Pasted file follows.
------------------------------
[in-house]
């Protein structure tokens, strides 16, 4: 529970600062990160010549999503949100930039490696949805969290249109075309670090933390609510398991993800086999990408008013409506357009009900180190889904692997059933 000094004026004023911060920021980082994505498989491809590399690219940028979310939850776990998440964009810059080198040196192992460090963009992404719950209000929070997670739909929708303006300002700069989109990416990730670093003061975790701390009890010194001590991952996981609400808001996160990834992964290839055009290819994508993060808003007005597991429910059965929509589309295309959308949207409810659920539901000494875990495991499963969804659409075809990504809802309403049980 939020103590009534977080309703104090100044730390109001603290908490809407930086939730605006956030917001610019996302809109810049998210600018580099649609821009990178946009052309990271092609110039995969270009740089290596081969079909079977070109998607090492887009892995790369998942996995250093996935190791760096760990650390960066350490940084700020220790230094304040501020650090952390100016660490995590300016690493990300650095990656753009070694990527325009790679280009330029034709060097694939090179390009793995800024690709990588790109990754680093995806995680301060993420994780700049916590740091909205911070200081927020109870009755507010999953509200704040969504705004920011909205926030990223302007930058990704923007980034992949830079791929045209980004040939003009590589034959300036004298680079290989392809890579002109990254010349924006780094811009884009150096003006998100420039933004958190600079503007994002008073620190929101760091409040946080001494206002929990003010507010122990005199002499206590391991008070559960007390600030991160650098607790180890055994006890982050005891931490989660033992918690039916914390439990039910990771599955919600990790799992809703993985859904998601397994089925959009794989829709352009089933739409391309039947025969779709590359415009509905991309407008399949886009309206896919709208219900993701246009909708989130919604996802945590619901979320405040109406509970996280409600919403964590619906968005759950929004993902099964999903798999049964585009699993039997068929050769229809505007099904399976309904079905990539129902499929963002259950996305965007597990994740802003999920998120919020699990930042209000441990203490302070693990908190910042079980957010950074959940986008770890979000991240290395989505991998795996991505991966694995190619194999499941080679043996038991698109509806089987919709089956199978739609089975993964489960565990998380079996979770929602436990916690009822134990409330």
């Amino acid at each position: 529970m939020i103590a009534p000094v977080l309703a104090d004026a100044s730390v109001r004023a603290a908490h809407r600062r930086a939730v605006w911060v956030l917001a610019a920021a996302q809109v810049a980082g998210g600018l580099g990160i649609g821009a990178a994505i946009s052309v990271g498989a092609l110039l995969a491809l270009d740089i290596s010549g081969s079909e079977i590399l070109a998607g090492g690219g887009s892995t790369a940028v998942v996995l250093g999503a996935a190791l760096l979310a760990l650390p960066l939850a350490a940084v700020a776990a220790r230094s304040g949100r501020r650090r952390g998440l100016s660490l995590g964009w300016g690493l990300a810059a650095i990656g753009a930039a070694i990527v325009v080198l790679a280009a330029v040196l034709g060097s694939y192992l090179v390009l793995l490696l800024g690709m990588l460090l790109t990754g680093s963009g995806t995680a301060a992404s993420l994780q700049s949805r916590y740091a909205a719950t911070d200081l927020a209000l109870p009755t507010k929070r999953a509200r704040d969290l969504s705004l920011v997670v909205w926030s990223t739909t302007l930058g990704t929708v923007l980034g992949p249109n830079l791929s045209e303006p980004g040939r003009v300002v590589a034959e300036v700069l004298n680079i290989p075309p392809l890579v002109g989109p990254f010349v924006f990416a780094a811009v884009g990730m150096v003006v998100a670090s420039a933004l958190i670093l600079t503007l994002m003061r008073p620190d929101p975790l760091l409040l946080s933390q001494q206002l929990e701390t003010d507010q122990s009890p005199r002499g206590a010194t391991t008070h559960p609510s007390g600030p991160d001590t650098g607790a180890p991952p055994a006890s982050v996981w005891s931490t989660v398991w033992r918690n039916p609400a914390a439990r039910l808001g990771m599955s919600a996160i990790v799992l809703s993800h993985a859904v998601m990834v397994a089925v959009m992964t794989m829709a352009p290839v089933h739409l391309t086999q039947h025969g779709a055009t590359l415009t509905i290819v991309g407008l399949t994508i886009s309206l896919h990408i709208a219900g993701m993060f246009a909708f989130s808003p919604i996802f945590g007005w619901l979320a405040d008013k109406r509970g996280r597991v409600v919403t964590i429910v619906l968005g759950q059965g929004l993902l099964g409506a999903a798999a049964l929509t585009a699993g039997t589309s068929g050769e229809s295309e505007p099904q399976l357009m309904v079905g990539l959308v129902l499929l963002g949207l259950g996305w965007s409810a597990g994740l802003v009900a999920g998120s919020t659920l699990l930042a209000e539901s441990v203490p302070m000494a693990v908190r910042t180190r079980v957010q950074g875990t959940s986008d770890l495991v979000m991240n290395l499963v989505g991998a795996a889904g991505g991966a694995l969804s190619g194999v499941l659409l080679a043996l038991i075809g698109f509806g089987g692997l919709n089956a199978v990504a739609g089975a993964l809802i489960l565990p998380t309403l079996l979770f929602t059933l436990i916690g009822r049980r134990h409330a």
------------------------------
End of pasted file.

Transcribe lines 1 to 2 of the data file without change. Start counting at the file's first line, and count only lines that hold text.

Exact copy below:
[in-house]
């Protein structure tokens, strides 16, 4: 529970600062990160010549999503949100930039490696949805969290249109075309670090933390609510398991993800086999990408008013409506357009009900180190889904692997059933 000094004026004023911060920021980082994505498989491809590399690219940028979310939850776990998440964009810059080198040196192992460090963009992404719950209000929070997670739909929708303006300002700069989109990416990730670093003061975790701390009890010194001590991952996981609400808001996160990834992964290839055009290819994508993060808003007005597991429910059965929509589309295309959308949207409810659920539901000494875990495991499963969804659409075809990504809802309403049980 939020103590009534977080309703104090100044730390109001603290908490809407930086939730605006956030917001610019996302809109810049998210600018580099649609821009990178946009052309990271092609110039995969270009740089290596081969079909079977070109998607090492887009892995790369998942996995250093996935190791760096760990650390960066350490940084700020220790230094304040501020650090952390100016660490995590300016690493990300650095990656753009070694990527325009790679280009330029034709060097694939090179390009793995800024690709990588790109990754680093995806995680301060993420994780700049916590740091909205911070200081927020109870009755507010999953509200704040969504705004920011909205926030990223302007930058990704923007980034992949830079791929045209980004040939003009590589034959300036004298680079290989392809890579002109990254010349924006780094811009884009150096003006998100420039933004958190600079503007994002008073620190929101760091409040946080001494206002929990003010507010122990005199002499206590391991008070559960007390600030991160650098607790180890055994006890982050005891931490989660033992918690039916914390439990039910990771599955919600990790799992809703993985859904998601397994089925959009794989829709352009089933739409391309039947025969779709590359415009509905991309407008399949886009309206896919709208219900993701246009909708989130919604996802945590619901979320405040109406509970996280409600919403964590619906968005759950929004993902099964999903798999049964585009699993039997068929050769229809505007099904399976309904079905990539129902499929963002259950996305965007597990994740802003999920998120919020699990930042209000441990203490302070693990908190910042079980957010950074959940986008770890979000991240290395989505991998795996991505991966694995190619194999499941080679043996038991698109509806089987919709089956199978739609089975993964489960565990998380079996979770929602436990916690009822134990409330």